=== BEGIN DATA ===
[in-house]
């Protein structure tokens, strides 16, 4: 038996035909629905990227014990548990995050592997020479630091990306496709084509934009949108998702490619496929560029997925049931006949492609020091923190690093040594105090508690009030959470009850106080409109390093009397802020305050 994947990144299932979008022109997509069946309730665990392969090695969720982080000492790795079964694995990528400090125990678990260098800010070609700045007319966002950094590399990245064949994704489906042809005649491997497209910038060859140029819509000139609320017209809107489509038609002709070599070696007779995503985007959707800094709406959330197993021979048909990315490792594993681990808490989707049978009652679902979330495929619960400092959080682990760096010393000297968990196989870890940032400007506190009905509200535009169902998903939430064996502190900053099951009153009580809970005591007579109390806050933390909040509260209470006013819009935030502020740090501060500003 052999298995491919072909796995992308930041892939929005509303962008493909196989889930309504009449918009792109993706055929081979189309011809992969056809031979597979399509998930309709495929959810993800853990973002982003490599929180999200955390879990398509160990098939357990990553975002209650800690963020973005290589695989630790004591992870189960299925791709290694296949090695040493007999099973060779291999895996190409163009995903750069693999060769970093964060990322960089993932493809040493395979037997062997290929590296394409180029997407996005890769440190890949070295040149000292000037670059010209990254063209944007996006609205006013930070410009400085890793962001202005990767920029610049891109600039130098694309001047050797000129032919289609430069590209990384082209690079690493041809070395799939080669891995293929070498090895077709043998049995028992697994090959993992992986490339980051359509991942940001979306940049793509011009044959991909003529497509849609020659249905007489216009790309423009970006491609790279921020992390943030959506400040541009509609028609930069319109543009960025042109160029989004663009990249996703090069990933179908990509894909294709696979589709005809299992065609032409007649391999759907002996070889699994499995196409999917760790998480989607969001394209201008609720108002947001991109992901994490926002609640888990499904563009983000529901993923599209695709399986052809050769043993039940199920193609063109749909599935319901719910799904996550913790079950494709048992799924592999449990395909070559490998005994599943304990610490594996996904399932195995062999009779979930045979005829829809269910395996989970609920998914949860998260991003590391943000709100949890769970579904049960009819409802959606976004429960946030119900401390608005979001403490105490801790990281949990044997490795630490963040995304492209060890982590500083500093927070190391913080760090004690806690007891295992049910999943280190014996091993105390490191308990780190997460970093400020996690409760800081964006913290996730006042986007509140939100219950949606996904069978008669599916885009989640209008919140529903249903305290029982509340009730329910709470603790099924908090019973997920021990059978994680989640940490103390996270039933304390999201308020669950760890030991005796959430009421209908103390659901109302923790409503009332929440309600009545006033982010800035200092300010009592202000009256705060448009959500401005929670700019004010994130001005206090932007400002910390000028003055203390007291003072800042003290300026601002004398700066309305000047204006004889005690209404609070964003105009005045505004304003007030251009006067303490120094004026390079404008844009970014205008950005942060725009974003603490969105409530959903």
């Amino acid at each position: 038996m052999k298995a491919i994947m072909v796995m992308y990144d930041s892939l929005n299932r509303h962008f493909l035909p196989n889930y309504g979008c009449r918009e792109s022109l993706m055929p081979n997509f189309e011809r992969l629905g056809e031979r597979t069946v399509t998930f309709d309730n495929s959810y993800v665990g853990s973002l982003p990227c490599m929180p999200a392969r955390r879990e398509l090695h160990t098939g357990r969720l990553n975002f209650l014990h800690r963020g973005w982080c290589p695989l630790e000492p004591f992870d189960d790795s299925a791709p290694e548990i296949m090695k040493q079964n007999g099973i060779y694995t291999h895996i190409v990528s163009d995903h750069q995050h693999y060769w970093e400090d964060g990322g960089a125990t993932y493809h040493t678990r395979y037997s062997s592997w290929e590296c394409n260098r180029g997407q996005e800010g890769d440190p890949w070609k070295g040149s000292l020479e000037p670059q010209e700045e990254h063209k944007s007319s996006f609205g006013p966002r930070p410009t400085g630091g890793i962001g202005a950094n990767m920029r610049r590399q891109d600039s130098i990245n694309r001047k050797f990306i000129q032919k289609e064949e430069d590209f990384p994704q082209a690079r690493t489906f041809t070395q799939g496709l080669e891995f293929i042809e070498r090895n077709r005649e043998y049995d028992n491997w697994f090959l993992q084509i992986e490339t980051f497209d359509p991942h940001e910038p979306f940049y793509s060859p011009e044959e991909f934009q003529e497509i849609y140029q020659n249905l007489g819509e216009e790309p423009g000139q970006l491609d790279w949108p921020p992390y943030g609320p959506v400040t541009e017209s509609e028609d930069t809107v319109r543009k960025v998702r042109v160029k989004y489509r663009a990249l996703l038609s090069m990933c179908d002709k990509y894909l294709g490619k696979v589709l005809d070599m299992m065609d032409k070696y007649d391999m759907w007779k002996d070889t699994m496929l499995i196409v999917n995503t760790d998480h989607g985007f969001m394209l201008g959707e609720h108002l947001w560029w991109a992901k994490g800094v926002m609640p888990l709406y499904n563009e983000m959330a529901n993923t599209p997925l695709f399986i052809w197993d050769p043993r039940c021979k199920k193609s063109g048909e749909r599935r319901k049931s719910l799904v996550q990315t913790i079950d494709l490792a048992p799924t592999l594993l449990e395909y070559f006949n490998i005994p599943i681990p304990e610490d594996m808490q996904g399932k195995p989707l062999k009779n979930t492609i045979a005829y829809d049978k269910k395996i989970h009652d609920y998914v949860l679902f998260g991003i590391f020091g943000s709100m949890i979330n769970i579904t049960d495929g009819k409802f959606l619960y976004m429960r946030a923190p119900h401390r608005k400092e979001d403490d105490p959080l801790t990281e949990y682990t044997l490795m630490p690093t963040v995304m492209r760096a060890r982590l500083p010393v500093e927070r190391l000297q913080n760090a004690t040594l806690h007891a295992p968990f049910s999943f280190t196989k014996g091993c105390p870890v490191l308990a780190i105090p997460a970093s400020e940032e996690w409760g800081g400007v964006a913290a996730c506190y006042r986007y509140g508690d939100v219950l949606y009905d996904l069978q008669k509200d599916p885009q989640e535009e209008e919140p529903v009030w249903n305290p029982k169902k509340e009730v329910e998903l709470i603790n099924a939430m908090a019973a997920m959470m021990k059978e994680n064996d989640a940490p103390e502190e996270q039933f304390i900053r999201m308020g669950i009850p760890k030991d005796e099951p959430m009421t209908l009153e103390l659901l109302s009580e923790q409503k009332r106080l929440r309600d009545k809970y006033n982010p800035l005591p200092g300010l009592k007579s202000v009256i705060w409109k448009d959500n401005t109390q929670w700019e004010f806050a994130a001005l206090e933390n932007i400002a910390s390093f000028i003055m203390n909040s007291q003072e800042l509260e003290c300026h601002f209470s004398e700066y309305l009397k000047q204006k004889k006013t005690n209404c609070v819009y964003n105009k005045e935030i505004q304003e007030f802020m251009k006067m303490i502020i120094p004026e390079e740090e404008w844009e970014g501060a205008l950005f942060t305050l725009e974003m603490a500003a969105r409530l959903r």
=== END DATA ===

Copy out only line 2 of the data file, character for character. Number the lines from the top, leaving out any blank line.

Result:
């Protein structure tokens, strides 16, 4: 038996035909629905990227014990548990995050592997020479630091990306496709084509934009949108998702490619496929560029997925049931006949492609020091923190690093040594105090508690009030959470009850106080409109390093009397802020305050 994947990144299932979008022109997509069946309730665990392969090695969720982080000492790795079964694995990528400090125990678990260098800010070609700045007319966002950094590399990245064949994704489906042809005649491997497209910038060859140029819509000139609320017209809107489509038609002709070599070696007779995503985007959707800094709406959330197993021979048909990315490792594993681990808490989707049978009652679902979330495929619960400092959080682990760096010393000297968990196989870890940032400007506190009905509200535009169902998903939430064996502190900053099951009153009580809970005591007579109390806050933390909040509260209470006013819009935030502020740090501060500003 052999298995491919072909796995992308930041892939929005509303962008493909196989889930309504009449918009792109993706055929081979189309011809992969056809031979597979399509998930309709495929959810993800853990973002982003490599929180999200955390879990398509160990098939357990990553975002209650800690963020973005290589695989630790004591992870189960299925791709290694296949090695040493007999099973060779291999895996190409163009995903750069693999060769970093964060990322960089993932493809040493395979037997062997290929590296394409180029997407996005890769440190890949070295040149000292000037670059010209990254063209944007996006609205006013930070410009400085890793962001202005990767920029610049891109600039130098694309001047050797000129032919289609430069590209990384082209690079690493041809070395799939080669891995293929070498090895077709043998049995028992697994090959993992992986490339980051359509991942940001979306940049793509011009044959991909003529497509849609020659249905007489216009790309423009970006491609790279921020992390943030959506400040541009509609028609930069319109543009960025042109160029989004663009990249996703090069990933179908990509894909294709696979589709005809299992065609032409007649391999759907002996070889699994499995196409999917760790998480989607969001394209201008609720108002947001991109992901994490926002609640888990499904563009983000529901993923599209695709399986052809050769043993039940199920193609063109749909599935319901719910799904996550913790079950494709048992799924592999449990395909070559490998005994599943304990610490594996996904399932195995062999009779979930045979005829829809269910395996989970609920998914949860998260991003590391943000709100949890769970579904049960009819409802959606976004429960946030119900401390608005979001403490105490801790990281949990044997490795630490963040995304492209060890982590500083500093927070190391913080760090004690806690007891295992049910999943280190014996091993105390490191308990780190997460970093400020996690409760800081964006913290996730006042986007509140939100219950949606996904069978008669599916885009989640209008919140529903249903305290029982509340009730329910709470603790099924908090019973997920021990059978994680989640940490103390996270039933304390999201308020669950760890030991005796959430009421209908103390659901109302923790409503009332929440309600009545006033982010800035200092300010009592202000009256705060448009959500401005929670700019004010994130001005206090932007400002910390000028003055203390007291003072800042003290300026601002004398700066309305000047204006004889005690209404609070964003105009005045505004304003007030251009006067303490120094004026390079404008844009970014205008950005942060725009974003603490969105409530959903």